Australia v New Zealand, World Cup 2015, final, Melbourne March 27, 2015

Time to have the neighbours over

New Zealand may be the "little brothers from across the ditch" but they are heading to the MCG and keen to remind their hosts of the local rivalry

One more to the rack? New Zealand claimed the Chappell-Hadlee trophy earlier in the tournament. © ICC

There was a time when everyone knew their neighbours intimately, popped around often for a cup of tea and a gossip, collected your mail and fed your dog when you went away. India and Sri Lanka seemed about that close when they met in the 2011 World Cup final; in the previous five years they had tossed the coin in 39 ODIs against each other. They were co-hosts in name and nature.

Australia and New Zealand have slipped into the modern neighbourly way, nodding politely when they happen to run into each other on the street, but never visiting each other's house. In the past five years they have met in not a single ODI outside of ICC events. It hasn't always been that way: in the previous five years they played 23 such one-dayers against each other.

They have drifted apart, Australia more interested in the big-ticket campaigns against India, England and South Africa. But then, it had always felt like New Zealand prized the Chappell-Hadlee Trophy far more than Australia. In 2006-07, Australia didn't even bother sending their captain or vice-captain to the series in New Zealand, and Michael Hussey led them to defeat.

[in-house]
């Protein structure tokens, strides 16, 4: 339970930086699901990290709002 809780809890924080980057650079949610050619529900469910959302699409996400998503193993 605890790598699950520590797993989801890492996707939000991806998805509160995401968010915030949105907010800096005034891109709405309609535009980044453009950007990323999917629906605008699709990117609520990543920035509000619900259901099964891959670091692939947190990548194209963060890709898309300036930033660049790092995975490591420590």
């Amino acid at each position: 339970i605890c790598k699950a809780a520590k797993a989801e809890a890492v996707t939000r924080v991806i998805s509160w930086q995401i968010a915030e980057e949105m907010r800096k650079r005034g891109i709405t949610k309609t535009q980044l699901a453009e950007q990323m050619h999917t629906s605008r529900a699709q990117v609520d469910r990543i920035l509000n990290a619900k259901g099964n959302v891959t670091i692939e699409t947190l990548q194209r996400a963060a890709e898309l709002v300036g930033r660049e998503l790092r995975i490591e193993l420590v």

Of course, there is nothing new about such goings on - or non-goings on. Australia did not deign to play a full Test series against New Zealand until 1974, a full 44 years after New Zealand were admitted to Test cricket. The underarm incident and the might of Richard Hadlee sparked a 1980s rivalry, but it is now a decade since the teams have played a Test series of more than two games.

In the eyes of the Australians, the rivalry has died off. When the teams met in the Champions Trophy in England in 2013, they forgot to put the Chappell-Hadlee Trophy up for grabs as they had done when they played in the 2011 World Cup. It was dusted off for their World Cup meeting in Auckland this year, and New Zealand won a low-scoring thriller.

And yet, when New Zealand arrive later this year for Tests in Australia, they will use a pink ball and play day-night cricket, and will not be granted the Boxing Day Test at the MCG. No extra motivation is required for a World Cup final, but if New Zealand need it they have it. On Sunday they can prove they belong in front of a packed MCG.

"We're probably seen as the little brothers from across the ditch and we do quite well in other sports to compete," New Zealand fast bowler Tim Southee said on Friday. "Australia have had the wood on us in cricket over the last few years but we're slowly starting to even that ledger.

"As a kid growing up it was always Australia that you wanted to play against, or if you're playing against someone in the backyard it was New Zealand-Australia. There is a massive rivalry in whatever sport you play and in New Zealand you always want to have one up over the big brothers."

Ask an Australian cricketer what featured in their backyard games when they were kids and it would likely have been an Ashes imitation, or Australia against the golden era West Indies. The 11 Australians who will take the field on Sunday have probably dreamt about playing in a World Cup final, but against someone like India, or South Africa.